SA is 'top drug smuggling base'

Government plans to stiffen immigration legislation follow warnings by Western intelligence services that illegal immigrants have turned South Africa into a top drug conduit

Paul Kirk

The British intelligence service, MI5, has singled out South Africa as one of the “most important” conduits for South American drugs into Western Europe in a confidential report submitted to the British Foreign Office and handed to the South African police.

The report, submitted late last year, suggests that poor border controls and the rapid increase of illegal immigrants - especially Nigerians - have catapulted South Africa to the top of the drug- peddling world. Senior South African police sources said this week the British report is based on intelligence sources as well as extensive interviews with convicted drug smugglers arrested in Britain en route from South Africa.

The proposed new laws will give police and the Department of Home Affairs powers similar to the United States Immigration and Naturalisation Service. Authorities will be able to raid premises looking for illegal aliens, and the deportation of aliens involved in crime will be streamlined in order to crack down on foreign career criminals.

“We regard South Africa as a country which we would expect to find South American cocaine coming from,” says Ranald MacDonald, chief press officer for Her Majesty’s Customs and Excise department.

Since around 1994 British customs have discovered that increasingly large quantities of narcotics are finding their way into Britain and other parts of Europe via South Africa. Officials say South Africa is being used as a conduit as the smugglers feel that goods emanating from South Africa are less likely to be searched than goods from Nigeria or other traditional West African ports used by smugglers.

Top sources in the police said this week that for some time Western intelligence agencies have been warning the South African police that poor border controls are encouraging major drug cartels, including the feared Colombian Cali cartel, to move their bases to South Africa.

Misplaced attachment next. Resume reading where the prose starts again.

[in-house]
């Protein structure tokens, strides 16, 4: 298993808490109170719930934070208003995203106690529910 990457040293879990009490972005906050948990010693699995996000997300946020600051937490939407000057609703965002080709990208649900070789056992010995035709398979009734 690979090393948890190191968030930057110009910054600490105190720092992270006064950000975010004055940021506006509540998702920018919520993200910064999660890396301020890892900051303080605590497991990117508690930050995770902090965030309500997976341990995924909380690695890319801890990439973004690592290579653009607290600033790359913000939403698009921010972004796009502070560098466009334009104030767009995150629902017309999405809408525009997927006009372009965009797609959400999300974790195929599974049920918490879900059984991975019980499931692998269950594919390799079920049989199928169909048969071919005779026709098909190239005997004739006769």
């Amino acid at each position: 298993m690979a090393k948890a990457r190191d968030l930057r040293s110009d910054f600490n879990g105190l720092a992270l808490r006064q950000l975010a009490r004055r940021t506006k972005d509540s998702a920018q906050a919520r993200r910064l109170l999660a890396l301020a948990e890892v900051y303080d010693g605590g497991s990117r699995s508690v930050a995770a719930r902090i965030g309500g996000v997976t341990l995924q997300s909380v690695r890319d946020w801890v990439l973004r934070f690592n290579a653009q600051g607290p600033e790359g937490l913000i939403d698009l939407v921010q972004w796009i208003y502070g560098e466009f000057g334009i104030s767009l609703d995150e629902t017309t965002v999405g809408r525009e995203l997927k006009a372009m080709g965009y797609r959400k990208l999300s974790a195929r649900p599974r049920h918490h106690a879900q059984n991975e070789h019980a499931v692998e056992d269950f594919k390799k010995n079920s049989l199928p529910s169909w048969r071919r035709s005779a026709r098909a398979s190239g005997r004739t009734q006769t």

The sources, who did not want to be named, said that the proposed new Bill regulating illegal aliens was apparently inspired by the huge number of complaints the government has been receiving from intelligence agencies about unchecked drug and arms smuggling.

South Africa has among the most porous borders in the world. There are 350 registered airports, but police are only deployed at four of them. Only three policemen cover 100km of the Mozambique/KwaZulu-Natal border, a hotbed of gun-running and Mandrax smuggling.

According to latest police statistics, 15% of all serious crimes in South Africa are committed by illegal aliens. The police organised crime unit told the Mail & Guardian this week it calculates that nearly 90% of the local cocaine trade is controlled by Nigerian illegal immigrants.

Intelligence sources say the majority of the Nigerian drug peddlers who make their way to South Africa do so on the pretext of securing refugee status. The Department of Home Affairs could not tell the M&G exactly how many Nigerians had applied for refugee status, but confirmed the figure runs into thousands. Each applicant is entitled to a formal hearing to put his or her case, and until that hearing, refugees are given temporary political refugee status, allowing them full rights to work and study in South Africa. Until the middle of last year, fewer than 10 Nigerians had been found to be genuine political refugees.

Smuggling has increased on a huge scale in South Africa since democracy, according to a South African Revenue Service (SARS) study which blames porous borders and the free movement of illegal aliens.

SARS representative Christo Henning told the M&G: “We have started to take steps, serious steps, to curb smuggling. To this end we have formed multi-disciplinary teams with the police who go after illegal goods as well as home affairs who take care of the illegal aliens.”

The US Drug Enforcement Administration (DEA) told the M&G that, while South Africa is not a conduit for drugs into the US, it is well known that South American syndicates - and their Nigerian allies - are setting up shop in South Africa. The DEA said the conduit for much of the narcotics intended for Europe is likely to be South Africa.

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